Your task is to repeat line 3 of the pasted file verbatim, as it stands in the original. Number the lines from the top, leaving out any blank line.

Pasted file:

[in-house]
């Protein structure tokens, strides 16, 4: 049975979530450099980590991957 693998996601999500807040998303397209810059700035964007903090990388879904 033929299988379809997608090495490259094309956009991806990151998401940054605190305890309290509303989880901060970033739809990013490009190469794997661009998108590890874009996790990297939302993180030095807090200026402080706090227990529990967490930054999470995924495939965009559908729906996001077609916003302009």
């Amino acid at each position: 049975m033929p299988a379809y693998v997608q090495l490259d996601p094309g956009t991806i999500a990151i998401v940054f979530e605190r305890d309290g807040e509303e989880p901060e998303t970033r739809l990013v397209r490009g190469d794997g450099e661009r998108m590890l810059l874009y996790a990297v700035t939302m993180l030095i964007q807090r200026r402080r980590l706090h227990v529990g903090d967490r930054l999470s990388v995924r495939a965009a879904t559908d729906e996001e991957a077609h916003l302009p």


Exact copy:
């Amino acid at each position: 049975m033929p299988a379809y693998v997608q090495l490259d996601p094309g956009t991806i999500a990151i998401v940054f979530e605190r305890d309290g807040e509303e989880p901060e998303t970033r739809l990013v397209r490009g190469d794997g450099e661009r998108m590890l810059l874009y996790a990297v700035t939302m993180l030095i964007q807090r200026r402080r980590l706090h227990v529990g903090d967490r930054l999470s990388v995924r495939a965009a879904t559908d729906e996001e991957a077609h916003l302009p």